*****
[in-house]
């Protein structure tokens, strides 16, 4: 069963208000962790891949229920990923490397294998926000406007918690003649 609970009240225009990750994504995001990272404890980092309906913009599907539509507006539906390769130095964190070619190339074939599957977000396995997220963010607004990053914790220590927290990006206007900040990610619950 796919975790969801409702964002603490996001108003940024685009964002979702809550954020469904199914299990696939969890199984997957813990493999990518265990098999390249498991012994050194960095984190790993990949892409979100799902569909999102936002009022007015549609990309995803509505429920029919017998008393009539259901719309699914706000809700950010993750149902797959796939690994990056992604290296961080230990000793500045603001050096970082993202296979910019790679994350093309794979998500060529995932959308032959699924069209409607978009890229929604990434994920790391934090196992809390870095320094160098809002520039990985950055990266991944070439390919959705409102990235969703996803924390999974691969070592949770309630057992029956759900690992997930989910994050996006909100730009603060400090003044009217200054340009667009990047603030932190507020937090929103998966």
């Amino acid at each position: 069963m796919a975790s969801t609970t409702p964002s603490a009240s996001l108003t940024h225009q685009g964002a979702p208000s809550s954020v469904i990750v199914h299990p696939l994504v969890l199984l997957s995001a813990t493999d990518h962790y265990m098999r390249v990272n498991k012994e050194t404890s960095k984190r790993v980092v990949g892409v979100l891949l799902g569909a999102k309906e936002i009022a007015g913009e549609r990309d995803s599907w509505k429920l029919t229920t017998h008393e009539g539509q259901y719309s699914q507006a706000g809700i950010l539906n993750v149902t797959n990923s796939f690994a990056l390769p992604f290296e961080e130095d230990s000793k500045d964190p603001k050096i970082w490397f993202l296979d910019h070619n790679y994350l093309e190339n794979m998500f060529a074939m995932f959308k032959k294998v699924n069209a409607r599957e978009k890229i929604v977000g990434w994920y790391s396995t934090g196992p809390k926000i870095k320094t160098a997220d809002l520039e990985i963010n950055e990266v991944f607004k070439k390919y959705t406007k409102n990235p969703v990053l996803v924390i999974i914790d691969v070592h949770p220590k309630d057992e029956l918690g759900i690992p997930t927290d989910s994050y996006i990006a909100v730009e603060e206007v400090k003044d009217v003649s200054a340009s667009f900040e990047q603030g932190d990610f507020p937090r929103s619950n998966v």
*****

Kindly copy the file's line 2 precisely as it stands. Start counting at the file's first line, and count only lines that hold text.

């Protein structure tokens, strides 16, 4: 069963208000962790891949229920990923490397294998926000406007918690003649 609970009240225009990750994504995001990272404890980092309906913009599907539509507006539906390769130095964190070619190339074939599957977000396995997220963010607004990053914790220590927290990006206007900040990610619950 796919975790969801409702964002603490996001108003940024685009964002979702809550954020469904199914299990696939969890199984997957813990493999990518265990098999390249498991012994050194960095984190790993990949892409979100799902569909999102936002009022007015549609990309995803509505429920029919017998008393009539259901719309699914706000809700950010993750149902797959796939690994990056992604290296961080230990000793500045603001050096970082993202296979910019790679994350093309794979998500060529995932959308032959699924069209409607978009890229929604990434994920790391934090196992809390870095320094160098809002520039990985950055990266991944070439390919959705409102990235969703996803924390999974691969070592949770309630057992029956759900690992997930989910994050996006909100730009603060400090003044009217200054340009667009990047603030932190507020937090929103998966």